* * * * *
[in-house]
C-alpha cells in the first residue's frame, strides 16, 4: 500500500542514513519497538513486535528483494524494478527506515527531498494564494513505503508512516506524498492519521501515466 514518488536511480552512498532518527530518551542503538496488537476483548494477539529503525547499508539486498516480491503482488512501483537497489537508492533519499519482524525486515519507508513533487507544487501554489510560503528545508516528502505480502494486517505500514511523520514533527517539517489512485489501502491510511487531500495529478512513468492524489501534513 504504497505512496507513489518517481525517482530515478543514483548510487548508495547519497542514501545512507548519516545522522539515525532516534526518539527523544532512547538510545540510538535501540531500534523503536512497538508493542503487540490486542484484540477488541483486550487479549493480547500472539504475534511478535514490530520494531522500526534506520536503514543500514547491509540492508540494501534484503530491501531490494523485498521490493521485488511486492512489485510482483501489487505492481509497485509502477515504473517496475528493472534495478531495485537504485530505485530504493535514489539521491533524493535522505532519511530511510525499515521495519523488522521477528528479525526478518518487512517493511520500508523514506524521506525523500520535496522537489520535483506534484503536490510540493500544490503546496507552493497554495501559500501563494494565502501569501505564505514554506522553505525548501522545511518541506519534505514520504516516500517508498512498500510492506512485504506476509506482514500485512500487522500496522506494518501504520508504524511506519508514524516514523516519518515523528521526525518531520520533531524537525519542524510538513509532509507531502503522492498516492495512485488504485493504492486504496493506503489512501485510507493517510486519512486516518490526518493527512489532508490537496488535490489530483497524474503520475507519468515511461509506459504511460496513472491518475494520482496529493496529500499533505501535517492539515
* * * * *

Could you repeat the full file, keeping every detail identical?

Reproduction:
[in-house]
C-alpha cells in the first residue's frame, strides 16, 4: 500500500542514513519497538513486535528483494524494478527506515527531498494564494513505503508512516506524498492519521501515466 514518488536511480552512498532518527530518551542503538496488537476483548494477539529503525547499508539486498516480491503482488512501483537497489537508492533519499519482524525486515519507508513533487507544487501554489510560503528545508516528502505480502494486517505500514511523520514533527517539517489512485489501502491510511487531500495529478512513468492524489501534513 504504497505512496507513489518517481525517482530515478543514483548510487548508495547519497542514501545512507548519516545522522539515525532516534526518539527523544532512547538510545540510538535501540531500534523503536512497538508493542503487540490486542484484540477488541483486550487479549493480547500472539504475534511478535514490530520494531522500526534506520536503514543500514547491509540492508540494501534484503530491501531490494523485498521490493521485488511486492512489485510482483501489487505492481509497485509502477515504473517496475528493472534495478531495485537504485530505485530504493535514489539521491533524493535522505532519511530511510525499515521495519523488522521477528528479525526478518518487512517493511520500508523514506524521506525523500520535496522537489520535483506534484503536490510540493500544490503546496507552493497554495501559500501563494494565502501569501505564505514554506522553505525548501522545511518541506519534505514520504516516500517508498512498500510492506512485504506476509506482514500485512500487522500496522506494518501504520508504524511506519508514524516514523516519518515523528521526525518531520520533531524537525519542524510538513509532509507531502503522492498516492495512485488504485493504492486504496493506503489512501485510507493517510486519512486516518490526518493527512489532508490537496488535490489530483497524474503520475507519468515511461509506459504511460496513472491518475494520482496529493496529500499533505501535517492539515